His family now lives with about 900 other migrants in the low-rise compound that forms Melilla's immigration holding center — designed to house little more than half that number.
 
He himself saves money by living for $12 a day in a hotel in the nearby Moroccan town of Nador. Using his Spanish permit, he is able to travel every week to visit his family in Melilla.
 
With no sign of being allowed to cross over to the Spanish mainland, however, Khedr now wonders whether he might even start heading back home.

“It's a catastrophe,” he said. “The Europeans say they're weeping for Syria but it's all fake.”

You May Like

Turbulent Transition Imperils Tunisia’s Arab Spring Gains

Critics say new anti-terrorism laws worsen Tunisia's situation while others put faith in country’s vibrant civil organizations, women’s movement More

Burundi’s Political Crisis May Become Humanitarian One

United Nations aid agencies issue warning as deadly violence sends tens of thousands fleeing More

Yemenis Adjust to Life Under Houthi Rule

Locals want warring parties to strike deal to stop bloodletting before deciding how country is governed More

This forum has been closed.
Comments
     
There are no comments in this forum. Be first and add one

Featured Videos

Your JavaScript is turned off or you have an old version of Adobe's Flash Player. Get the latest Flash player.
Texas Town Residents Told to 'Just Leave' Ahead of Flood Threati
X
Greg Flakus
May 29, 2015 11:24 PM
Water from heavy rain in eastern and central Texas is now swelling rivers that flow into the Gulf of Mexico, threatening towns along their banks. VOA’s Greg Flakus visited the town of Wharton, southwest of Houston, where the Colorado River is close to cresting.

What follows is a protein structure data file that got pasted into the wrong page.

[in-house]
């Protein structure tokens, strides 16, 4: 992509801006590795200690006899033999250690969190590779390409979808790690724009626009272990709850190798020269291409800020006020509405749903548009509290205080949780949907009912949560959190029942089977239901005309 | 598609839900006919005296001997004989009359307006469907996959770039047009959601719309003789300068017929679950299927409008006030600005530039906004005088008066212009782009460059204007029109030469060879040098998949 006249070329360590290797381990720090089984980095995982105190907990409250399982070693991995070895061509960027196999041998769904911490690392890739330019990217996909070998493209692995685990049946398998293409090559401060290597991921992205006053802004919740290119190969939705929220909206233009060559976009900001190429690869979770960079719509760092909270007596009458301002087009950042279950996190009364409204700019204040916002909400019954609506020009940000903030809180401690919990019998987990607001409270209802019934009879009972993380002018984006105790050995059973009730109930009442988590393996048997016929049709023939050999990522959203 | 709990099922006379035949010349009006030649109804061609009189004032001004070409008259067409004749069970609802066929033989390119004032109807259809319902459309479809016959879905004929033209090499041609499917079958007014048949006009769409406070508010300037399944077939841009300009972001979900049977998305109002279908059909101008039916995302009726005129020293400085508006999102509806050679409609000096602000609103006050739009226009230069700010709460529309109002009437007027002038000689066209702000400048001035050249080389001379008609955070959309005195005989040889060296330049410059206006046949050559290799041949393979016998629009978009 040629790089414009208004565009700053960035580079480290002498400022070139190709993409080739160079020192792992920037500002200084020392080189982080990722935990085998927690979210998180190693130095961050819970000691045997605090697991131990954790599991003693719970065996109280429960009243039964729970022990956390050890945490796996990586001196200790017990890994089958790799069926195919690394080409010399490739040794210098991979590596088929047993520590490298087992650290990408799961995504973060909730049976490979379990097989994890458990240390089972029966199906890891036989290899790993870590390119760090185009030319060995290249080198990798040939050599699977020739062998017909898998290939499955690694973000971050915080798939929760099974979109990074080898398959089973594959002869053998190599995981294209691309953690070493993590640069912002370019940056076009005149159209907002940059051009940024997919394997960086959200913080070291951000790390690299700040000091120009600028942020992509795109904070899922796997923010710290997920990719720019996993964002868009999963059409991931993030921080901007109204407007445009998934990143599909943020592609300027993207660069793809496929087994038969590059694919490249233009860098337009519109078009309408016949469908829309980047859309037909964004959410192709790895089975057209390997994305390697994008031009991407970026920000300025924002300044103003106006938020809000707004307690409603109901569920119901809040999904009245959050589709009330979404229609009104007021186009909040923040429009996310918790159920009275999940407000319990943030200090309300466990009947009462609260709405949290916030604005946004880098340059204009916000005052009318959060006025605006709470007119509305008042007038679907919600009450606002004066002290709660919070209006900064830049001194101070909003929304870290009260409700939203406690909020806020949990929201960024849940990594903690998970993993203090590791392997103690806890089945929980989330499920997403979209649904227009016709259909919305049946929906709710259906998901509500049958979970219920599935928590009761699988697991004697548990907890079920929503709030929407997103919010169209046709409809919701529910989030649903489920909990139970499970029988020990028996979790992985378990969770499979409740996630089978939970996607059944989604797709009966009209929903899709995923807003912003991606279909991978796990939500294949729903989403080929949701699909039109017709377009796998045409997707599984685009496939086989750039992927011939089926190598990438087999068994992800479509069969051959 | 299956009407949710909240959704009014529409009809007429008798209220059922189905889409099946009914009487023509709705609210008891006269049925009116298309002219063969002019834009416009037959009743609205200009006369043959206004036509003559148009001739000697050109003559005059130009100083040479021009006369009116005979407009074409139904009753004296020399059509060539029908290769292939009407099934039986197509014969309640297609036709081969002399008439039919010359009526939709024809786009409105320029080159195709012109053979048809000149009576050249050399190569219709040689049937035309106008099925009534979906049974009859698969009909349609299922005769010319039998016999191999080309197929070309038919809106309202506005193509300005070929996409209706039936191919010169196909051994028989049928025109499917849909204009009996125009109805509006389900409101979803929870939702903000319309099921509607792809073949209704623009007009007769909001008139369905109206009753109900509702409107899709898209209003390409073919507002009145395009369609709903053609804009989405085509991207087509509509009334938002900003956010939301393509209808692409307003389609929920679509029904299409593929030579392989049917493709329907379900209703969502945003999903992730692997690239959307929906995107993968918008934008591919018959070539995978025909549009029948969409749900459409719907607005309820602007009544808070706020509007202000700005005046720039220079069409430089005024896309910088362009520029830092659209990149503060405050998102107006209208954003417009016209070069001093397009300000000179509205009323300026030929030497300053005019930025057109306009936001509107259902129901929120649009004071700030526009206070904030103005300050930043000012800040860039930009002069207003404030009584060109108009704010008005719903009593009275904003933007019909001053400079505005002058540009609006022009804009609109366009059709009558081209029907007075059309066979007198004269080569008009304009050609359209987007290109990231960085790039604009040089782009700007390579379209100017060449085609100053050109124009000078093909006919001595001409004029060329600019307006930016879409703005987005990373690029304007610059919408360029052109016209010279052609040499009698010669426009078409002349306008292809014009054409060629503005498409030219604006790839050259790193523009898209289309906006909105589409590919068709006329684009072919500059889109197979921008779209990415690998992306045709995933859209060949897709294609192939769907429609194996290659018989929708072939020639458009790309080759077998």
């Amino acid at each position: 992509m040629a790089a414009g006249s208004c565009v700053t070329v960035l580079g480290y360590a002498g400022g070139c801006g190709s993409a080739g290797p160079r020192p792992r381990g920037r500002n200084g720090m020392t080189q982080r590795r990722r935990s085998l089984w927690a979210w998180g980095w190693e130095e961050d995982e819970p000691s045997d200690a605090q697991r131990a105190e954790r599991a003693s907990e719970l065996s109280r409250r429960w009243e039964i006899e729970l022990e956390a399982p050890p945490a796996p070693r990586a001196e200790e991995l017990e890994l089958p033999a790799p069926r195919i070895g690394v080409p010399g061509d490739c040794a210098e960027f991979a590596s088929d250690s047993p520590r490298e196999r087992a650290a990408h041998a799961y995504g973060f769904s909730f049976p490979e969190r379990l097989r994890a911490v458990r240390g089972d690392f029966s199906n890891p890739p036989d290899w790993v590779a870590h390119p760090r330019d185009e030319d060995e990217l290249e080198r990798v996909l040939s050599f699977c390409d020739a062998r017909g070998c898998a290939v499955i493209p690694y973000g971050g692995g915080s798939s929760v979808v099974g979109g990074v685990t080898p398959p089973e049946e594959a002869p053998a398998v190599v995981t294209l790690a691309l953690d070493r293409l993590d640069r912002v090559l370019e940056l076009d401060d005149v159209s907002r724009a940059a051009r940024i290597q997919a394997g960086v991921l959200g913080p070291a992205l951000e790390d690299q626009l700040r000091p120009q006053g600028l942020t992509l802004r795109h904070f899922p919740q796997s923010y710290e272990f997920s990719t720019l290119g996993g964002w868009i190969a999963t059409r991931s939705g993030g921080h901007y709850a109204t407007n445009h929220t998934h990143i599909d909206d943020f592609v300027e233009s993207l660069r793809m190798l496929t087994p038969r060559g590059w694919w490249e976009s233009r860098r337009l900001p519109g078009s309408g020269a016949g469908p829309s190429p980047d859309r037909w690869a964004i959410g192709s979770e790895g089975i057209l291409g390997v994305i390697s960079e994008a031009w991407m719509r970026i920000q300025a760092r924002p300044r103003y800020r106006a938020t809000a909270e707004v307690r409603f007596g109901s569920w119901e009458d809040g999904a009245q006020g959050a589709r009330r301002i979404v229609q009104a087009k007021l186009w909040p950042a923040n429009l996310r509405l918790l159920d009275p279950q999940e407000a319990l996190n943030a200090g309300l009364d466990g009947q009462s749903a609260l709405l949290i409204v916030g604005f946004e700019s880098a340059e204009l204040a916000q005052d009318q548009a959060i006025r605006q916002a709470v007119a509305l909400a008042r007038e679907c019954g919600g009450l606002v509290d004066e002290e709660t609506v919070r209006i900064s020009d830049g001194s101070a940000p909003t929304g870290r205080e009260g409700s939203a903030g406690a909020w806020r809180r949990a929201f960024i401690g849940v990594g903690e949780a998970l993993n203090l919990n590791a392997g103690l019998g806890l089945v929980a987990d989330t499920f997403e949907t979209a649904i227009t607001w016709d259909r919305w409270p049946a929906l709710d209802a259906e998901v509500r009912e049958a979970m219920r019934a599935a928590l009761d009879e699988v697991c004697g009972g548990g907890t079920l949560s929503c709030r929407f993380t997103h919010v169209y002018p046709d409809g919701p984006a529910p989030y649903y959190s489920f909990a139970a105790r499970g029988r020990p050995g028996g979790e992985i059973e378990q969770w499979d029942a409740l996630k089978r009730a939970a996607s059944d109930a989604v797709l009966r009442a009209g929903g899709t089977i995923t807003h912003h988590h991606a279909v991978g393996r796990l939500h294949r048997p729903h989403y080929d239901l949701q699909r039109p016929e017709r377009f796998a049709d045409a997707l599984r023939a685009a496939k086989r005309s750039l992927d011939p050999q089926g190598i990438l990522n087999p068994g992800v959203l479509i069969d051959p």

Video

Video Texas Town Residents Told to 'Just Leave' Ahead of Flood Threat

Water from heavy rain in eastern and central Texas is now swelling rivers that flow into the Gulf of Mexico, threatening towns along their banks. VOA’s Greg Flakus visited the town of Wharton, southwest of Houston, where the Colorado River is close to cresting.
Video

Video New York's One World Trade Center Observatory Opens to Public

From New Jersey to Long Island, from Northern suburbs to the Atlantic Ocean, with all of New York City in-between.  That view became available to the public Friday as the One World Trade Center Observatory opened in New York -- atop the replacement for the buildings destroyed in the September 11, 2001, attacks.  VOA’s Bernard Shusman reports.
Video

Video Seoul Sponsors Korean Unification Fair

With inter-Korean relations deteriorating over the North’s nuclear program, past military provocations and human rights abuses, many Koreans still hold out hope for eventual peaceful re-unification. VOA’s Brian Padden visited a “unification fair” held this week in Seoul, where border communities promoted the benefits of increased cooperation.
Video

Video Purple Door Coffeeshop: Changing Lives One Cup at a Time

For a quarter of his life, Kevin Persons lived on the street. Today, he is working behind the counter of an espresso bar, serving coffee and working to transition off the streets and into a home. Paul Vargas reports for VOA.
Video

Video Modular Robot Getting Closer to Reality

A robot being developed at Carnegie Mellon University has evolved into a multi-legged modular mechanical snake, able to move over rugged surfaces and explore the surroundings. Scientists say such machines could someday help in search and rescue operations. VOA’s George Putic reports.